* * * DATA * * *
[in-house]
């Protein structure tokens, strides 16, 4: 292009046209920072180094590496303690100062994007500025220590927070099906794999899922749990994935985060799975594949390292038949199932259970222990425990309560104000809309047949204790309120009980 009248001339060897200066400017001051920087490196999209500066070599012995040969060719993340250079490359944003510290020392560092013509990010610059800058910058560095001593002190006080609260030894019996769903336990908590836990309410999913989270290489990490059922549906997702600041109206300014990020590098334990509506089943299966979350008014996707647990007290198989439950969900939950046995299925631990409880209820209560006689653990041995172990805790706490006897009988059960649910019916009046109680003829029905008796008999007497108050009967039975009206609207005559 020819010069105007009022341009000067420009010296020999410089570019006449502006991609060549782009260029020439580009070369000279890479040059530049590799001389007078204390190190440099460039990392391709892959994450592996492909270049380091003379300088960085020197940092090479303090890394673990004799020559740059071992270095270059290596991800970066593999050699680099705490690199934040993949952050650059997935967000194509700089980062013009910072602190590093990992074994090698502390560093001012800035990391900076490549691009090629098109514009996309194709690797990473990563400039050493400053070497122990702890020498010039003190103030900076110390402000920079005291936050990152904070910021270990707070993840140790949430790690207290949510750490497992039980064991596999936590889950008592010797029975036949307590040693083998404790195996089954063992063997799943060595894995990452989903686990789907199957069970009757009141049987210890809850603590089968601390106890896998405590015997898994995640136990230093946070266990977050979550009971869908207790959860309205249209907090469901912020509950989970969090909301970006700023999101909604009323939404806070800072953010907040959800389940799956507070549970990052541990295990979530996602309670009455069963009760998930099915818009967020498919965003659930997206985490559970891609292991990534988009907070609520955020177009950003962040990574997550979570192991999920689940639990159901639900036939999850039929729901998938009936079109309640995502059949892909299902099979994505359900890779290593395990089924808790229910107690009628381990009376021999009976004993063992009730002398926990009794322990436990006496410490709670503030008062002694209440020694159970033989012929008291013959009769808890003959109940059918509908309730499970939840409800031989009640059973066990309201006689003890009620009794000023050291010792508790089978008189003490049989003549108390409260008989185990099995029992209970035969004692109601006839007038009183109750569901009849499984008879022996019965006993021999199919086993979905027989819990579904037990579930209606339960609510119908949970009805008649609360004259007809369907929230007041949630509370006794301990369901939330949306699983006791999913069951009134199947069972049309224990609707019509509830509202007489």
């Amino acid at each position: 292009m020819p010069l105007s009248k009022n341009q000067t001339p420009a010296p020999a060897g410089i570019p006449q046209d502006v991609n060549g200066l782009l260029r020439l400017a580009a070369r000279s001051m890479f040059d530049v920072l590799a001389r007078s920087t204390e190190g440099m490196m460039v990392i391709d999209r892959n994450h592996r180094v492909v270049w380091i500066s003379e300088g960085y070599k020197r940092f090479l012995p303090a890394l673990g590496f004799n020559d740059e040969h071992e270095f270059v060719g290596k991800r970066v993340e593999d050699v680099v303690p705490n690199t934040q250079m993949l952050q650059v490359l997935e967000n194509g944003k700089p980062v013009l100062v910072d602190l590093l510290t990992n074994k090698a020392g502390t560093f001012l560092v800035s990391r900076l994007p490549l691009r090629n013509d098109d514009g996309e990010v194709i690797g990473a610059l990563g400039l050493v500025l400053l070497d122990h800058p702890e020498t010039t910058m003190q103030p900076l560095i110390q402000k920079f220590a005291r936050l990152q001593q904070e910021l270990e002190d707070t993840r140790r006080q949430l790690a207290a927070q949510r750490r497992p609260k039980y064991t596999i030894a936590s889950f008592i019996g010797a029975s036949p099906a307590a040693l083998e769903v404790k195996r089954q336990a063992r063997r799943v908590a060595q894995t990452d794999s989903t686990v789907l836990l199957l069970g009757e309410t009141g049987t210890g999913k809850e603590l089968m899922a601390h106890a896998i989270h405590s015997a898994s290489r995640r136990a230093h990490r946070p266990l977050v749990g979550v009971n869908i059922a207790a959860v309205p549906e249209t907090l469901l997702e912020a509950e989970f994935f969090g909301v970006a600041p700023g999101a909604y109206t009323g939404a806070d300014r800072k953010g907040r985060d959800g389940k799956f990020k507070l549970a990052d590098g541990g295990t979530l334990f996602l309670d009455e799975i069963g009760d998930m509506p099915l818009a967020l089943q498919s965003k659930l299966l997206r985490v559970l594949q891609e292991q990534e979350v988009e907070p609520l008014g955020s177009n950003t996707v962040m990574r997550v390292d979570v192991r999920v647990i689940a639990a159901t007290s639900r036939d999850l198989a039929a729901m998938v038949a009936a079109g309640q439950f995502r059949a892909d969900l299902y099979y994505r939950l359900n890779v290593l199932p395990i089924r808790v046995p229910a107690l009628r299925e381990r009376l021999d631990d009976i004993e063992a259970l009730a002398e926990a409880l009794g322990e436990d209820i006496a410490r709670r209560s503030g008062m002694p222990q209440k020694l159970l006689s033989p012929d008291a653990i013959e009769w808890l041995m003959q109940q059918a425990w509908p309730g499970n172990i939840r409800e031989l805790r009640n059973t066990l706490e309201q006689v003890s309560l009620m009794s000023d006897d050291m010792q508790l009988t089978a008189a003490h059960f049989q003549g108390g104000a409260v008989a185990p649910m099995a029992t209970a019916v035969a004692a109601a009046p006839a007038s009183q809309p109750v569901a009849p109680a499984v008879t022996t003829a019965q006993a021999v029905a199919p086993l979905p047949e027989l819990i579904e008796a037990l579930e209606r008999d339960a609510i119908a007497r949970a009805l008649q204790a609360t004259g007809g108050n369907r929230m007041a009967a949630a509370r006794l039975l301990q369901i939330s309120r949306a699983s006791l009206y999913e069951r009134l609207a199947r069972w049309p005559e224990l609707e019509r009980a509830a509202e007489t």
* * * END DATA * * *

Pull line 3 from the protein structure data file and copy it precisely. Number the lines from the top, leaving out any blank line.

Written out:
């Amino acid at each position: 292009m020819p010069l105007s009248k009022n341009q000067t001339p420009a010296p020999a060897g410089i570019p006449q046209d502006v991609n060549g200066l782009l260029r020439l400017a580009a070369r000279s001051m890479f040059d530049v920072l590799a001389r007078s920087t204390e190190g440099m490196m460039v990392i391709d999209r892959n994450h592996r180094v492909v270049w380091i500066s003379e300088g960085y070599k020197r940092f090479l012995p303090a890394l673990g590496f004799n020559d740059e040969h071992e270095f270059v060719g290596k991800r970066v993340e593999d050699v680099v303690p705490n690199t934040q250079m993949l952050q650059v490359l997935e967000n194509g944003k700089p980062v013009l100062v910072d602190l590093l510290t990992n074994k090698a020392g502390t560093f001012l560092v800035s990391r900076l994007p490549l691009r090629n013509d098109d514009g996309e990010v194709i690797g990473a610059l990563g400039l050493v500025l400053l070497d122990h800058p702890e020498t010039t910058m003190q103030p900076l560095i110390q402000k920079f220590a005291r936050l990152q001593q904070e910021l270990e002190d707070t993840r140790r006080q949430l790690a207290a927070q949510r750490r497992p609260k039980y064991t596999i030894a936590s889950f008592i019996g010797a029975s036949p099906a307590a040693l083998e769903v404790k195996r089954q336990a063992r063997r799943v908590a060595q894995t990452d794999s989903t686990v789907l836990l199957l069970g009757e309410t009141g049987t210890g999913k809850e603590l089968m899922a601390h106890a896998i989270h405590s015997a898994s290489r995640r136990a230093h990490r946070p266990l977050v749990g979550v009971n869908i059922a207790a959860v309205p549906e249209t907090l469901l997702e912020a509950e989970f994935f969090g909301v970006a600041p700023g999101a909604y109206t009323g939404a806070d300014r800072k953010g907040r985060d959800g389940k799956f990020k507070l549970a990052d590098g541990g295990t979530l334990f996602l309670d009455e799975i069963g009760d998930m509506p099915l818009a967020l089943q498919s965003k659930l299966l997206r985490v559970l594949q891609e292991q990534e979350v988009e907070p609520l008014g955020s177009n950003t996707v962040m990574r997550v390292d979570v192991r999920v647990i689940a639990a159901t007290s639900r036939d999850l198989a039929a729901m998938v038949a009936a079109g309640q439950f995502r059949a892909d969900l299902y099979y994505r939950l359900n890779v290593l199932p395990i089924r808790v046995p229910a107690l009628r299925e381990r009376l021999d631990d009976i004993e063992a259970l009730a002398e926990a409880l009794g322990e436990d209820i006496a410490r709670r209560s503030g008062m002694p222990q209440k020694l159970l006689s033989p012929d008291a653990i013959e009769w808890l041995m003959q109940q059918a425990w509908p309730g499970n172990i939840r409800e031989l805790r009640n059973t066990l706490e309201q006689v003890s309560l009620m009794s000023d006897d050291m010792q508790l009988t089978a008189a003490h059960f049989q003549g108390g104000a409260v008989a185990p649910m099995a029992t209970a019916v035969a004692a109601a009046p006839a007038s009183q809309p109750v569901a009849p109680a499984v008879t022996t003829a019965q006993a021999v029905a199919p086993l979905p047949e027989l819990i579904e008796a037990l579930e209606r008999d339960a609510i119908a007497r949970a009805l008649q204790a609360t004259g007809g108050n369907r929230m007041a009967a949630a509370r006794l039975l301990q369901i939330s309120r949306a699983s006791l009206y999913e069951r009134l609207a199947r069972w049309p005559e224990l609707e019509r009980a509830a509202e007489t």